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Bar Chart Formations

Tom Ventresca
Tom Ventresca
Market Edge.com
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Reoccurring formations that typically precede significant price moves

The bar chart is the most common form of chart associated with stocks. A bar chart consists of open, high, low and closing prices plotted on a series of vertical lines. The following charts are examples of bar chart formations that frequently occur and are very reliable in predicting future price direction of a stock or index.

Cup And Handle Formations: This is a classic bullish formation that typically occurs after a stock has experienced a long and significant decline. Once the stock hits bottom, it enters a base building period in which there is little price movement over an extended period of time. This is referred to as the Cup. At some point, the stock experiences a sharp price rise followed by a small correction and then another price increase. This action is referred to as the Handle. The buy signal is given after the correction when price breaks out above the previous rallies high.


Gaps: An up gap occurs on a stock's chart when the stock's opening price is higher than the previous days high. In order for an up gap to occur, an abnormal influx of buy orders exceeding the available number of shares for sale must exist indicating that demand exceeds supply, a bullish condition. A down gap occurs when the opposite conditions exist. The stock opens at a lower price than the previous days low. This is a bearish condition in that the amount of stock for sale far exceeds the demand for the stock.


Pennant Formations: Pennant formations are very common and can be either bullish or bearish depending on how the formation is formed. A pennant or triangle resembles a flag with the pole being on the left side of the formation created by either a sharp rise in the stock's price or an acute decline. The flag or pennant is formed as the stock trades in an increasingly narrow range for several days, usually five to twenty. The longer that the flag process takes, the larger the ensuing move will be.


Typically, the stock will come out of the flag formation in the same direction that it came in. If a pennant is formed after a sharp rise, the odds favor a resumption of the advance once the stock breaks out to the upside. Conversely, a pennant formation formed after a sharp decline will see lower prices once the flag is broken to the downside.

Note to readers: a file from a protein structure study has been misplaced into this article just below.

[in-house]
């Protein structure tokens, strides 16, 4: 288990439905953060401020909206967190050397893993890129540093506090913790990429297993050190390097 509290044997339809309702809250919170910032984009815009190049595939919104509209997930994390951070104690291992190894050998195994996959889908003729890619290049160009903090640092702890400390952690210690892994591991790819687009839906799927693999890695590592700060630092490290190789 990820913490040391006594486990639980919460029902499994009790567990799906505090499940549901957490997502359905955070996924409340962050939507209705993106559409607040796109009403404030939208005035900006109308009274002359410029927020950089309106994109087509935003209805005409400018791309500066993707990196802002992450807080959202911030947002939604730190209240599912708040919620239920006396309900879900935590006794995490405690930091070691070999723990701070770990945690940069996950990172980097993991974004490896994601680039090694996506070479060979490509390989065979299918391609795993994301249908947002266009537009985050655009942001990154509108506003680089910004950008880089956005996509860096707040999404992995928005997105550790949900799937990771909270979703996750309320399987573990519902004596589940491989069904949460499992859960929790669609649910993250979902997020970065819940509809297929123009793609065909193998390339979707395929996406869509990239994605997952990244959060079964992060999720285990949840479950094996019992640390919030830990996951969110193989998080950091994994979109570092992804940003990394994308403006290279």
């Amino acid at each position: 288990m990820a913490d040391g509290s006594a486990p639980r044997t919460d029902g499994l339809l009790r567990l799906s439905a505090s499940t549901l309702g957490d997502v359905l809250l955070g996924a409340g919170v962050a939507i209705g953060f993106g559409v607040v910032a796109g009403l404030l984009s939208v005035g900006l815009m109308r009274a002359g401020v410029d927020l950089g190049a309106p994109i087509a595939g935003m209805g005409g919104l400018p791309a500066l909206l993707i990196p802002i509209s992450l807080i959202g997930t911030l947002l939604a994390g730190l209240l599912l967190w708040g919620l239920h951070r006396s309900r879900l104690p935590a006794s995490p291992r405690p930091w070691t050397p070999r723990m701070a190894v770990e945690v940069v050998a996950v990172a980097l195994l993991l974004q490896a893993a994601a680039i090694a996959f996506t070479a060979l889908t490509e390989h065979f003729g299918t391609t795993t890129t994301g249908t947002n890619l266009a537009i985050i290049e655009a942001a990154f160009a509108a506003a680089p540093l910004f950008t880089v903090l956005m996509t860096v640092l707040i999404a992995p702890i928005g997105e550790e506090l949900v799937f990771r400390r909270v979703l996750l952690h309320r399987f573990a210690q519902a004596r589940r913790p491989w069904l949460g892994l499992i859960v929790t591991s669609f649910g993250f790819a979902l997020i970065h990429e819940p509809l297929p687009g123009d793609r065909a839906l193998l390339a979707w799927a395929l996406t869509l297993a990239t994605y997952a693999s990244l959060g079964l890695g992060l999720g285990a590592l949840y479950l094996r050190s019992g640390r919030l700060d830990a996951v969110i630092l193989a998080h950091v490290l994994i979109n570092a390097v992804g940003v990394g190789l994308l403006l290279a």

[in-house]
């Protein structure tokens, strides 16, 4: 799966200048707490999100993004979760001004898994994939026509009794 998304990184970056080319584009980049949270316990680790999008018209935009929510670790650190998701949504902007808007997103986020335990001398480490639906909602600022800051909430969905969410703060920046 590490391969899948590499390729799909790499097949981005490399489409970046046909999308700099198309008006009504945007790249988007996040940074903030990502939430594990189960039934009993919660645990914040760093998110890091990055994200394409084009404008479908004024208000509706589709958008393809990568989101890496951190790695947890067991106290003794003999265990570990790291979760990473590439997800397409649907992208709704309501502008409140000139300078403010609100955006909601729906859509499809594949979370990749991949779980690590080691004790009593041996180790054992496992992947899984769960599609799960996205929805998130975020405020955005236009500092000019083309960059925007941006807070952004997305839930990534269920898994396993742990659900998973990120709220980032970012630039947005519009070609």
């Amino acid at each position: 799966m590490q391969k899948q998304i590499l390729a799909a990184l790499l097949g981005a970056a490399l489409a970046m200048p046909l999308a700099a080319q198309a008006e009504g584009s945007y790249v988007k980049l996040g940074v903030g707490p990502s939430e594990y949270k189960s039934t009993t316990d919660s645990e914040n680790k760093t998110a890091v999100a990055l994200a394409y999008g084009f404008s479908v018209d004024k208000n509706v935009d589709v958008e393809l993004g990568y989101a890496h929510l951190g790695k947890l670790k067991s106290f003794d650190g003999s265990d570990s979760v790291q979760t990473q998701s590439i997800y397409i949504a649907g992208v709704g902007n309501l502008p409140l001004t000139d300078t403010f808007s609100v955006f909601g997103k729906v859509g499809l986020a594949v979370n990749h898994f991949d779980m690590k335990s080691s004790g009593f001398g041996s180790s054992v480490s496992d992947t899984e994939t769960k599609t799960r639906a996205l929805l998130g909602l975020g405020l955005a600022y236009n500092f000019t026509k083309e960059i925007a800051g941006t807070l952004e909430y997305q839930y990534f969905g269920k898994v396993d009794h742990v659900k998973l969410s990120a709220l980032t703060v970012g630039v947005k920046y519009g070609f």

The reason for this phenomenon is logical. Whatever caused the sharp rise or decline creating the "pole" was due to some fundamental change in the company, i.e. an earnings surprise, unexpected news release, etc. The flag is formed as the event is disseminated and opinions are formed. Usually, whatever caused the spike (pole) is resolved in favor of the event and price continues in the same direction as prior to the formation of the pennant.

Once the stock breaks out of the formation, measure the length of the pennant. Then place the ruler on a forty-five degree angle from the tip of the pennant and in the direction of the breakout. This will give you a good idea of a stocks near term price potential. Performing this exercise for BLDG projected an upside move to 36.25. For BGC the downward projection was 26.40.

Market Edge produces a daily report called Special Situations, which isolates those stocks with noteworthy chart formations or those that experienced unusual activity during the previous days trading session.  The reports include stocks with gaps, abnormal volume and price surges and those within 1 point of support and resistance areas as well as those making new 52 week highs and lows. It is located under the Analysis button.

Tom Ventresca will be available to take your questions until Monday, December 12. Please use the form below to submit your questions.

 
 
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